Juliana Cerqueira Leite

Juliana Cerqueira Leite Exhibited at The Saatchi Gallery

Juliana Cerqueira Leite


Plaster and acrylic polymer, polyeurethane rigid foam

210 x 47 x 45 cm

“My work is driven by an investigation into physicality and how we interact with the physical world,” says Juliana Cerqueira Leite. “For Up, I built a box that was as tall as I could reach, slightly larger than my body, and completely filled it with clay. The box was raised onto a steel platform so I could crawl under it. I dug upwards through the clay until my entire body fit inside the box and I could reach its top with my arms stretched above my head. The final piece is a plaster cast taken from the space I dug out and shows the minimum amount of space I could occupy. The wavy surface is formed by the negative grooves from the tips of my fingers pulling the clay downwards and pushing it out of the bottom of the box. The work is black because when I was inside the clay it was completely dark. I couldn’t see anything so this piece was made entirely by touch.”

Juliana Cerqueira Leite


Plaster and acrylic polymer, polyeurethane rigid foam

210 x 69 x 65 cm

“The process shows me something about my body or form and the end result is always a surprise. For Down, I used the same sized box and amount of clay as in Up, but dug downwards from the top. I don’t really plan how I’ll carry out the tasks that I set myself and I thought I might dig like a dog, but discovered my body doesn’t work like that: I had to sit in the hole I was making and scoop around myself, lowering myself feet first into this space. As I got deeper I found myself using rock climbing techniques to suspend myself inside the clay. The spiral formation emerged through the subconscious movement of working in a circular way. You can see all the impressions of my knees, feet, and elbows. I cast this form in plaster, it’s one of the most readily available materials, historically so linked to sculpture and it’s important to me that it’s organic and non-toxic. The object isn’t solid but still very heavy; it’s installed as if it defies gravity.”

Juliana Cerqueira Leite


Latex, cheesecloth

214 x 214 x 214 cm

“I like thinking about physics: what would our bodies look like if time didn’t separate our actions? I started Oh by standing in front of a wall with pencils in my hands and traced the area all around me as far as I could reach without moving my feet. The diameter of what you can touch around yourself is surprisingly spherical. I wanted to make an object that would materialise that space. I made an 8x8’ octagonal room with a small hole at the top that I could enter through and layered the inside with 2 tons of clay that I pushed and dragged away from myself until it recreated that sphere of reach. I then painted the interior with latex to cast the ‘balloon’. I tried inflating it, but it’s too heavy to hold air and I like the form as a sculptural object in itself. It’s like an entity or an organic mass and becomes warped by the weight of itself. I see it as a volume defined by the potential of touch.”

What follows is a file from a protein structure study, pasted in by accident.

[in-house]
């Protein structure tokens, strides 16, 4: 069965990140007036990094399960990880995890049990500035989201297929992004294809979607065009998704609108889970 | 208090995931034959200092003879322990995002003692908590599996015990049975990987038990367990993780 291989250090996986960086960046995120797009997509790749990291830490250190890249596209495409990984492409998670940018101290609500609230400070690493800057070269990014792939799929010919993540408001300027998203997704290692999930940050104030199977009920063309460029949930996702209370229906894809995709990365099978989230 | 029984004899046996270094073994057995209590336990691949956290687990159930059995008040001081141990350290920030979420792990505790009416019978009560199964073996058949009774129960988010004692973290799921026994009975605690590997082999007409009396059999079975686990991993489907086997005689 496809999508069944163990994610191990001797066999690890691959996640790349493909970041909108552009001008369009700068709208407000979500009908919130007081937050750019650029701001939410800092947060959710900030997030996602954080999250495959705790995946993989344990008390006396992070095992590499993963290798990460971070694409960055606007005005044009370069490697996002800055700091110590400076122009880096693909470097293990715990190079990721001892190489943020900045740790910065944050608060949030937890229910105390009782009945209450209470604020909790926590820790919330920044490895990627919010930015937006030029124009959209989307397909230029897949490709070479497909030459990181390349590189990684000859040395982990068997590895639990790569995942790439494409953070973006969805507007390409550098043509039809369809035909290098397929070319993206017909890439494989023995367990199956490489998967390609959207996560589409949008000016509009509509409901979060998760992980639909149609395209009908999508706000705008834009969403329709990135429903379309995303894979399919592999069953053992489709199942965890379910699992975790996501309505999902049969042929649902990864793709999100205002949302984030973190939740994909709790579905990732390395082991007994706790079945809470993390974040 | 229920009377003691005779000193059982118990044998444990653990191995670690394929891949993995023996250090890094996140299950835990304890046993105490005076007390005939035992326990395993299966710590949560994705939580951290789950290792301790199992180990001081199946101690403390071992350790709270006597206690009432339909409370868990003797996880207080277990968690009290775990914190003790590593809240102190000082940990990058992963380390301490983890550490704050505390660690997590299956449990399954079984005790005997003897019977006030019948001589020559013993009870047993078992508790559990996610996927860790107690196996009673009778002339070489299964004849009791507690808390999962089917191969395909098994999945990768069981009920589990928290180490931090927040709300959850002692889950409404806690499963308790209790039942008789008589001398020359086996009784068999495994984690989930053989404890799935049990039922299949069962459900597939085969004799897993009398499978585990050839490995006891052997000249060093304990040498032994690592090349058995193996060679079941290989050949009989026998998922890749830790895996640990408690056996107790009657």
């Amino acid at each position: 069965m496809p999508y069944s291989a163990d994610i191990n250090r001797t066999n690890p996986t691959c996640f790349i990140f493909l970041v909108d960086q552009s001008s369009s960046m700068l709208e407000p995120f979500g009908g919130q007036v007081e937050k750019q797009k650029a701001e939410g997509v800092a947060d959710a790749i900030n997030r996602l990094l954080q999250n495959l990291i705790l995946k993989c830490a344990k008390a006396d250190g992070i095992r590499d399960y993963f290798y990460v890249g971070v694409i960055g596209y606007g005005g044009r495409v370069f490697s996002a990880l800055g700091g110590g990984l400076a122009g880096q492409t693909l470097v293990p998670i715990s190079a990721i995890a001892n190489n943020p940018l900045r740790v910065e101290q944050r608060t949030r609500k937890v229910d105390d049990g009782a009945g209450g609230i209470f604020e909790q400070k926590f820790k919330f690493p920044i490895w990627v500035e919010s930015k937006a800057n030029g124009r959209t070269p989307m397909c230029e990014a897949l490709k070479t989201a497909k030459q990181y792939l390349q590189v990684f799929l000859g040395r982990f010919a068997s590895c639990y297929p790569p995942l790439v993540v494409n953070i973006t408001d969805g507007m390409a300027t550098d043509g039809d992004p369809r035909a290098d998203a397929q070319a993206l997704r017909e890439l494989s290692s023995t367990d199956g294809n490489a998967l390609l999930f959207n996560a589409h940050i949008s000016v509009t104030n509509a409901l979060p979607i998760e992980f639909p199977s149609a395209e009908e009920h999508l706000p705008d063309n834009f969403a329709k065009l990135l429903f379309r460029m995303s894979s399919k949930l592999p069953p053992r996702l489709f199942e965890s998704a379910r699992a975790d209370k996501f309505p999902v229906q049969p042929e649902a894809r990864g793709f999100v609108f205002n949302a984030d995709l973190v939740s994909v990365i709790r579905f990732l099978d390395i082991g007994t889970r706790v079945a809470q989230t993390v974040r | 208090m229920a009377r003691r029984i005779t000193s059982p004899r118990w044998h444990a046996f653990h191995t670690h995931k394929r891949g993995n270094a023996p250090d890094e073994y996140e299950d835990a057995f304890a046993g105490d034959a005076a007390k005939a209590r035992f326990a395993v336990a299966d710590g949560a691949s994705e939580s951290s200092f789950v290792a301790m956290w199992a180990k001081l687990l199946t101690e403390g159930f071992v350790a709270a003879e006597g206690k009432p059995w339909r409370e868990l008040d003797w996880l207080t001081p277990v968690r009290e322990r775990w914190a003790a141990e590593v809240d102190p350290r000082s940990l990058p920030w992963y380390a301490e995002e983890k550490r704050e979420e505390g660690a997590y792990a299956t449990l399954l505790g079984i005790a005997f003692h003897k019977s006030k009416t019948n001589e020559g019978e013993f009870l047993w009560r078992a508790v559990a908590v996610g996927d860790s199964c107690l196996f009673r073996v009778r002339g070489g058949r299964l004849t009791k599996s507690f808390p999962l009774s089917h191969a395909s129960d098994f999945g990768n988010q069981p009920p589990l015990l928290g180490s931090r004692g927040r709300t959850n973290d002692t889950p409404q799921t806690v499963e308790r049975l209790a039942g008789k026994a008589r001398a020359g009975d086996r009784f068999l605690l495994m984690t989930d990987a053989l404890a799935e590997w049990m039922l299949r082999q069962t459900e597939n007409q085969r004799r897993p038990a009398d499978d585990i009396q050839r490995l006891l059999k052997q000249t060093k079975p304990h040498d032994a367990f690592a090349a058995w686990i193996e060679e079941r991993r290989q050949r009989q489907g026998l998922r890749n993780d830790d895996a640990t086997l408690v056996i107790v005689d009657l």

Juliana Cerqueira Leite's Biography

Juliana Cerqueira Leite
Born in Chicago
Lives and works in London


2009 Up Down In Out, Trolley Gallery, London.


Beyond Body and Gesture, Orion Contemporary at Riverwide House, Mason’s Yard, London.
The Future Can Wait, Truman Brewery, London.
Dis-locate Festival, Ginza Art Lab, Tokyo.
Ethereal, Motdar, Copenhagen.
The Future Was Then…So What Now?, Scope Art Fair, New York.
East Wing Collection 8, Courtauld Art Institute. Lond

The Future Can Wait: The New London School. Atlantis Gallery

New Figurative Realism, Clapham Art Gallery
The Mouse that Roared, Project 133. Curated by Kieron Dennis

Act Art 03, Disorder, Central Station. Performance and video art event
New Works by Graduates, Woburn Project Space, Slade School of Fine Art
Group show curated by James Roberts

Young Gods, Clapham Art Gallery. Selected 2004 graduates
A Little Flat in Kensington. Curated by Maria Walsh and Sophie Loss
Act Art 02, 291 Gallery. Live performance, video, painting and sculpture event curated by Juliana C. Leite and Oliver Frost

Act Art 01, 291 Gallery. Live performance, video, painting and sculpture event curated by Juliana C. Leite and Oliver Frost.